American Elephants


Democrats Don’t Understand the Principle of Insurance. by The Elephant's Child

When Sandra Fluke appeared at a hastily arranged pretend congressional testimony event to demand that taxpayers pay for birth control for all deserving young women,  many were offended at the idea that all young women were going to have premarital sex as a matter of course and we were supposed to pay for it. Many were a little embarrassed, and glad that it wasn’t their daughter making such a public claim. Attention quickly turned to Rush Limbaugh who suggested that she was a slut, and then to shrill claims that there was a “War on Women.”

This falls under the “full of  storm and fury signifying nothing” category. Democrats, who consider Feminists as one of their major support groups, always overestimate feminist numbers.  Nevertheless, they are apparently planning to organize their entire convention around the “War on Women.” Barbara Boxer, always ready to fight in that war, is delighted.

Ms. Fluke’s impassioned plea for free contraceptives so all young women will be free to be sexually active without consequence, spoke of bills for $35 and $45 and more a month. It was quickly determined that discount pharmacies had the prescriptions for no more than $9 a month, which would seem to be affordable.

The idea of insurance is protection from catastrophic events by spreading the potential cost to many people, which will pay for the rare catastrophe. Actuaries, people good at math, do studies to determine how frequent and how expensive catastrophes are. The federal government apparently doesn’t have actuaries, and just wants everybody to pay for whatever free stuff the politicians want to give folks in exchange for their votes. This really isn’t how insurance is supposed to operate. And that is the point.

You don’t expect your car insurance to pay for replacing your wiper blades, replacing worn tires, changing your oil.  You expect it to be there when you get in a wreck, because your car cost a lot, and if somebody sues you it will cost a lot, and you are not prepared to keep that amount of money set aside for the disastrous event.

Ms. Fluke is wrong, Barbara Boxer is wrong, and there is no silly “War on Women.”

Same problem, different event. Obama is bragging about fixing Medicare. He has eliminated the “donut hole” in the Medicare Prescription Drug Plan. There is a lot of criticism among Republicans of the Bush administration for passing it. No one, as far as I can tell, has attempted a serious study of the extent to which the plan is saving lives, for many seniors have their lives extended with new drugs. I understand that the Democrat Congress was going to pass the Drug plan anyway, but Republicans managed to insert the so-called “donut hole.” This  is a major incentive inserted in the program to get seniors to participate in keeping costs down. And it has worked spectacularly.  Bear with me, I know it’s insurance talk but I’ll be brief.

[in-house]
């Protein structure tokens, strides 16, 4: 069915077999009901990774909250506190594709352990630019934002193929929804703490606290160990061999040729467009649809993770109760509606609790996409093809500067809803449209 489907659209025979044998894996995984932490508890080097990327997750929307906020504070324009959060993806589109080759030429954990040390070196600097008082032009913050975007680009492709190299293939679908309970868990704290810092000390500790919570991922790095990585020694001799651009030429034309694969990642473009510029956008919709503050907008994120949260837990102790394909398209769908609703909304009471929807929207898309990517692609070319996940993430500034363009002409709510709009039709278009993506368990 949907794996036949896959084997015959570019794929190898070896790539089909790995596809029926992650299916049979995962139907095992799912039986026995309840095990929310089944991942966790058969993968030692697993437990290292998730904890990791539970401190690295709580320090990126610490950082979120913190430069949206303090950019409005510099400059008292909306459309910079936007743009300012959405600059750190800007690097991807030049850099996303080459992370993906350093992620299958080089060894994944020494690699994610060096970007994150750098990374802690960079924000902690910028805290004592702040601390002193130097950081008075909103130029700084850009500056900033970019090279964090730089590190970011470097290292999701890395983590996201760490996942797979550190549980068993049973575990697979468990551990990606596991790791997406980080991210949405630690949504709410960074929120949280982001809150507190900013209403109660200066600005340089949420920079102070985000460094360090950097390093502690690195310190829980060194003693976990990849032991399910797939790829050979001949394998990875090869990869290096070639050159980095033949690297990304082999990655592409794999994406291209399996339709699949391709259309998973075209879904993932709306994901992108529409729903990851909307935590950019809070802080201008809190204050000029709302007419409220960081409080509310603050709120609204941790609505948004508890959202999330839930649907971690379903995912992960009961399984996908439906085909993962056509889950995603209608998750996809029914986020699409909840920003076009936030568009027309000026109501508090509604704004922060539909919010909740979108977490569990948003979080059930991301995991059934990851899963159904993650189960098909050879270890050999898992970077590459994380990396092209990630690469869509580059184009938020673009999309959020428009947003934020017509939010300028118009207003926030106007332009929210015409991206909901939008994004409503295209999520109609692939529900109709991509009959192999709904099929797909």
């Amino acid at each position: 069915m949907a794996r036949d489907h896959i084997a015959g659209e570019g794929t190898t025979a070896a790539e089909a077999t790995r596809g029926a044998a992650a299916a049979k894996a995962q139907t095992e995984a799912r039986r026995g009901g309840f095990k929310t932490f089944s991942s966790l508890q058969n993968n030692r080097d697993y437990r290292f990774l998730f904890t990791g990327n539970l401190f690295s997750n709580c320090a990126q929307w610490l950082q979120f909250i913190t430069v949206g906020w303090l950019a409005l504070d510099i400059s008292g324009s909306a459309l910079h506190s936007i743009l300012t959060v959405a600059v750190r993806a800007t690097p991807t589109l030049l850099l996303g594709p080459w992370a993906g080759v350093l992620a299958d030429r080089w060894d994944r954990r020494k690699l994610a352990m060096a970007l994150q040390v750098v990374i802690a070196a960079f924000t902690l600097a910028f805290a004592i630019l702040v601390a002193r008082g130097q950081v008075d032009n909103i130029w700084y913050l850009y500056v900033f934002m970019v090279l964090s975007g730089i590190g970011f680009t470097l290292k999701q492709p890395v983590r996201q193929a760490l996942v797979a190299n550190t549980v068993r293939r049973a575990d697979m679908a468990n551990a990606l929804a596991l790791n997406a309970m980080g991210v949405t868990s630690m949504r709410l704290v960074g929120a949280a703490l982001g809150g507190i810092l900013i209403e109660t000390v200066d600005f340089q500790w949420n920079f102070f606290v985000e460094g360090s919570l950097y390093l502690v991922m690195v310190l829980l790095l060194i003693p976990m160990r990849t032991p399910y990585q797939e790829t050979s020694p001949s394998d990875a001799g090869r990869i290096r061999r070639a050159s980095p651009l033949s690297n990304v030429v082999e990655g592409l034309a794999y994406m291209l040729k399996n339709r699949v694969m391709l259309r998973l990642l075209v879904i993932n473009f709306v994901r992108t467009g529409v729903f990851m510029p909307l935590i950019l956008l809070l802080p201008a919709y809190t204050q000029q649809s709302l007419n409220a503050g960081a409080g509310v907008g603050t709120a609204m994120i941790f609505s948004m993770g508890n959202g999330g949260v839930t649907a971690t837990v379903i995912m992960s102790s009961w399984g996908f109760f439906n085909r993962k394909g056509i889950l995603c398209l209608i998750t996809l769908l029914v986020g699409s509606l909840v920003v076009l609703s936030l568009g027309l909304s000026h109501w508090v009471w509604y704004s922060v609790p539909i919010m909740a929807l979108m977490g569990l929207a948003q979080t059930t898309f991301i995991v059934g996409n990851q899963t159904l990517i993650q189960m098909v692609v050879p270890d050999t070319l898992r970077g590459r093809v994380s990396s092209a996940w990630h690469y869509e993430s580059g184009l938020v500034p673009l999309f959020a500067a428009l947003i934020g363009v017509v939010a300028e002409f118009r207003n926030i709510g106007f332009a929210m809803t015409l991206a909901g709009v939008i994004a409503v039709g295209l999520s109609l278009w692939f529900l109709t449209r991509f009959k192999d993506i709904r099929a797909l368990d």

Seniors may choose from a number of different plans. There is a monthly premium and a yearly deductible. Once the deductible is met, there is a co-pay for drugs, high for brand name, low or free for generics. Once  the senior and the plan have spent $2,930 for covered drugs, she is in the “donut hole.” As it was, the senior then had to pay her own costs until she had spent $4,700 for the year— when her coverage gap ends, and she pays only a small co-pay till the end of the year. Lots of incentive to avoid the “donut hole” where she has to pay for her own drugs — using generics whenever they are available, using mail-order pharmacies. Most will never reach it. If they needed help during the donut hole, it was available. That incentive made the drug plan come in far below estimates of what it would cost — a novelty in government programs. They never cost less than estimated.

Democrats, however, have a different understanding of insurance. Republicans believe you spread the cost to protect against catastrophe. Democrats believe that insurance means they give you free stuff and make the taxpayers pay for it.

The left could not stand the “donut hole”— it was so mean. So they are working on getting rid of it entirely.  But what they are removing is the incentive to keep costs down.

Democrats don’t understand incentives, and it always shows up in their policies.

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8 Comments so far
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Many were a little embarrassed, and glad that it wasn’t their daughter making such a public claim.

Re-read the transcript, for cripes sake:

http://littlegreenfootballs.com/page/271051_Full_Transcript_of_Sandra_Fluk

(a) Fluke concentrated on medical consequences of women not being able to afford birth control; and (b) said from that start that she was speaking on behalf of others, not about her self.

There is certainly plenty of scope for a debate on whether women should pay for their own contraception. Slandering women who testify on the topic by calling them sluts, however, is beyond the pale.

The outrage over the wing-nit response was not “full of storm and fury signifying nothing” but a proper and proportional reaction to a breathtaking display of insulting ignorance.

Comment by Subsidy Eye

Fluke was wrong.There is no problem with women being unable to afford birth control. Even people with very limited funds can afford $9 a month. I watched the “testimony” which was not a congressional appearance. I was embarrassed and glad it wasn’t my daughter, and I wasn’t alone. When someone chooses to be a public figure, they may get comments they don’t like. Happens to all sorts of public figures. Rush apologized promptly. The storm and fury were on the Democrat side, and remain because Democrats want to make a big deal out of it, because they desperately want to have a “War on Women” because they can’t talk about the economy, foreign policy, or health care. She is to be a featured speaker at their convention, though she has no claim to fame or interest other than that Rush called her a slut and apologized for it. Sorry, “breathtaking display of insulting ignorance” isn’t in it. Get over yourself.